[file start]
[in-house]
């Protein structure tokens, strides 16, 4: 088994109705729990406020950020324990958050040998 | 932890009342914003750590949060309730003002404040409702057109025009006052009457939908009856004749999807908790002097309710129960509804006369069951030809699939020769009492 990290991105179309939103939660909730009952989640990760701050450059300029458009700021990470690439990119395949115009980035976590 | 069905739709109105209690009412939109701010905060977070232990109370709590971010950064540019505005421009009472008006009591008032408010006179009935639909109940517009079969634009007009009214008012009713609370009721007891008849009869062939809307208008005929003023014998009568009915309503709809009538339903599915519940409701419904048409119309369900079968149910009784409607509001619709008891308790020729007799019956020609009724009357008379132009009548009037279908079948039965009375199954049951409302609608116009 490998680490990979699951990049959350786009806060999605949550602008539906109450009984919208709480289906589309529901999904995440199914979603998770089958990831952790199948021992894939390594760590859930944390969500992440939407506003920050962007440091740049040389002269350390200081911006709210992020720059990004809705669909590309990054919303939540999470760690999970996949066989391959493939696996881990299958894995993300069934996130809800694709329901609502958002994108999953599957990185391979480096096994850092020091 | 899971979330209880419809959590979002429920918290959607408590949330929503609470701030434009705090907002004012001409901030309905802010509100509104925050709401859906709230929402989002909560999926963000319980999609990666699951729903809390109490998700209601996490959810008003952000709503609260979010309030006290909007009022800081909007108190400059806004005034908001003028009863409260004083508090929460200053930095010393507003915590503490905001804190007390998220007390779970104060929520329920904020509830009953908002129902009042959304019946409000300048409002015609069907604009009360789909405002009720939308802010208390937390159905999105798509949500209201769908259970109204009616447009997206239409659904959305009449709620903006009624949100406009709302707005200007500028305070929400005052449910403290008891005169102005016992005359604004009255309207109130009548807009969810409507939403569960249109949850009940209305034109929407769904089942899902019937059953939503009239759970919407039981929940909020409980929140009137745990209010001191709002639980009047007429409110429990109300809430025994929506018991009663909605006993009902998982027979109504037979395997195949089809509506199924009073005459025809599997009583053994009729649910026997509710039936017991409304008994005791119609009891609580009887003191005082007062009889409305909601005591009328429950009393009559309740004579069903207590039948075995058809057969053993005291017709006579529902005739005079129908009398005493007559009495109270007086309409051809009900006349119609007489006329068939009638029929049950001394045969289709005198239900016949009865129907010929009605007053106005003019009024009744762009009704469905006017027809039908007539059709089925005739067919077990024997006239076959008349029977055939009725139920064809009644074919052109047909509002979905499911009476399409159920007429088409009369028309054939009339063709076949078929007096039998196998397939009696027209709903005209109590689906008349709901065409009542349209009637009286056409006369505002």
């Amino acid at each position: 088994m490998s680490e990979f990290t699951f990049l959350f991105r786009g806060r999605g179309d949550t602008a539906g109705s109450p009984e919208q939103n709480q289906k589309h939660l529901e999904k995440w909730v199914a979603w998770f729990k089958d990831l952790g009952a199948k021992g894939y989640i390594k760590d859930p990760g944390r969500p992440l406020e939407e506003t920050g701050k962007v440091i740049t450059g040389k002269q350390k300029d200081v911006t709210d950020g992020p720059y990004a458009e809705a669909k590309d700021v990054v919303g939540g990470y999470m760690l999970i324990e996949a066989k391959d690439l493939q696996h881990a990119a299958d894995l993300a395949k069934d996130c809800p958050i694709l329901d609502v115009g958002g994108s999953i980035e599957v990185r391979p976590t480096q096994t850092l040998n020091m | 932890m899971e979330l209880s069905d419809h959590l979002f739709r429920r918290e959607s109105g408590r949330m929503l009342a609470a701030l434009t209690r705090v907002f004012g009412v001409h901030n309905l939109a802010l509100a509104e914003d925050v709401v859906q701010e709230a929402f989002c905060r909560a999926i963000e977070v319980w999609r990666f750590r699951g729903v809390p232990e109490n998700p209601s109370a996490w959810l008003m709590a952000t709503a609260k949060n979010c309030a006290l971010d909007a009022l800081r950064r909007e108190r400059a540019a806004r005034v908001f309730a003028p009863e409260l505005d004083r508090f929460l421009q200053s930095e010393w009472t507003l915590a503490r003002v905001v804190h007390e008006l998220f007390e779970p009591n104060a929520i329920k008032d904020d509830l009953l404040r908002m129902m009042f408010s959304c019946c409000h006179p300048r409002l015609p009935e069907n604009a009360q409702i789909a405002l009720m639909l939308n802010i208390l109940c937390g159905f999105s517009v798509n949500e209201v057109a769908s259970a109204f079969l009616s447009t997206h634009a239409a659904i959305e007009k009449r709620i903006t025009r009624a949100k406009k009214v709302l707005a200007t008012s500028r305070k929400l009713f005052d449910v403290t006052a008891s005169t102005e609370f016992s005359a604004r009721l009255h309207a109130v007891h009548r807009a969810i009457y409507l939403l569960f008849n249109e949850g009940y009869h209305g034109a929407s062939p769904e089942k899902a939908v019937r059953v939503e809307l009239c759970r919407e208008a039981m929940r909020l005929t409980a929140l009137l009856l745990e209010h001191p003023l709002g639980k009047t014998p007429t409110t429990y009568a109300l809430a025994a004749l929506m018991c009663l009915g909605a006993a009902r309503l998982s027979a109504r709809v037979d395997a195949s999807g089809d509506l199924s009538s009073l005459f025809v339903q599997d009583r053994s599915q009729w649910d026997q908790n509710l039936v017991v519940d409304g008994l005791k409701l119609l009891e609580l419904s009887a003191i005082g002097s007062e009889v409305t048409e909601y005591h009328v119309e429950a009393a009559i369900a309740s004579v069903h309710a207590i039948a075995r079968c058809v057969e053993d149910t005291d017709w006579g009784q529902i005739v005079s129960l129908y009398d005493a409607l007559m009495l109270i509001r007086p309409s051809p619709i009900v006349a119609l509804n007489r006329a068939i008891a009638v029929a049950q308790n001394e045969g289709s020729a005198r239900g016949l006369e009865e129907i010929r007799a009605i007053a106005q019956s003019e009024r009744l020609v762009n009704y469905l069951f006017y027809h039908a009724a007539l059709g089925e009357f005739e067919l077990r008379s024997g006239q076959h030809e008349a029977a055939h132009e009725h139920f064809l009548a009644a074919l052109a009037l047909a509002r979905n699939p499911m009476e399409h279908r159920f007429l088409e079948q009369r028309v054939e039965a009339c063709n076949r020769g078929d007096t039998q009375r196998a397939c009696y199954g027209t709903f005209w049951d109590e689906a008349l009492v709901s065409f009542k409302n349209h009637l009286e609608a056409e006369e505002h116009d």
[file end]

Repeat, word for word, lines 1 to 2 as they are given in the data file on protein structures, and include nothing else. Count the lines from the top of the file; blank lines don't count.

[in-house]
């Protein structure tokens, strides 16, 4: 088994109705729990406020950020324990958050040998 | 932890009342914003750590949060309730003002404040409702057109025009006052009457939908009856004749999807908790002097309710129960509804006369069951030809699939020769009492 990290991105179309939103939660909730009952989640990760701050450059300029458009700021990470690439990119395949115009980035976590 | 069905739709109105209690009412939109701010905060977070232990109370709590971010950064540019505005421009009472008006009591008032408010006179009935639909109940517009079969634009007009009214008012009713609370009721007891008849009869062939809307208008005929003023014998009568009915309503709809009538339903599915519940409701419904048409119309369900079968149910009784409607509001619709008891308790020729007799019956020609009724009357008379132009009548009037279908079948039965009375199954049951409302609608116009 490998680490990979699951990049959350786009806060999605949550602008539906109450009984919208709480289906589309529901999904995440199914979603998770089958990831952790199948021992894939390594760590859930944390969500992440939407506003920050962007440091740049040389002269350390200081911006709210992020720059990004809705669909590309990054919303939540999470760690999970996949066989391959493939696996881990299958894995993300069934996130809800694709329901609502958002994108999953599957990185391979480096096994850092020091 | 899971979330209880419809959590979002429920918290959607408590949330929503609470701030434009705090907002004012001409901030309905802010509100509104925050709401859906709230929402989002909560999926963000319980999609990666699951729903809390109490998700209601996490959810008003952000709503609260979010309030006290909007009022800081909007108190400059806004005034908001003028009863409260004083508090929460200053930095010393507003915590503490905001804190007390998220007390779970104060929520329920904020509830009953908002129902009042959304019946409000300048409002015609069907604009009360789909405002009720939308802010208390937390159905999105798509949500209201769908259970109204009616447009997206239409659904959305009449709620903006009624949100406009709302707005200007500028305070929400005052449910403290008891005169102005016992005359604004009255309207109130009548807009969810409507939403569960249109949850009940209305034109929407769904089942899902019937059953939503009239759970919407039981929940909020409980929140009137745990209010001191709002639980009047007429409110429990109300809430025994929506018991009663909605006993009902998982027979109504037979395997195949089809509506199924009073005459025809599997009583053994009729649910026997509710039936017991409304008994005791119609009891609580009887003191005082007062009889409305909601005591009328429950009393009559309740004579069903207590039948075995058809057969053993005291017709006579529902005739005079129908009398005493007559009495109270007086309409051809009900006349119609007489006329068939009638029929049950001394045969289709005198239900016949009865129907010929009605007053106005003019009024009744762009009704469905006017027809039908007539059709089925005739067919077990024997006239076959008349029977055939009725139920064809009644074919052109047909509002979905499911009476399409159920007429088409009369028309054939009339063709076949078929007096039998196998397939009696027209709903005209109590689906008349709901065409009542349209009637009286056409006369505002």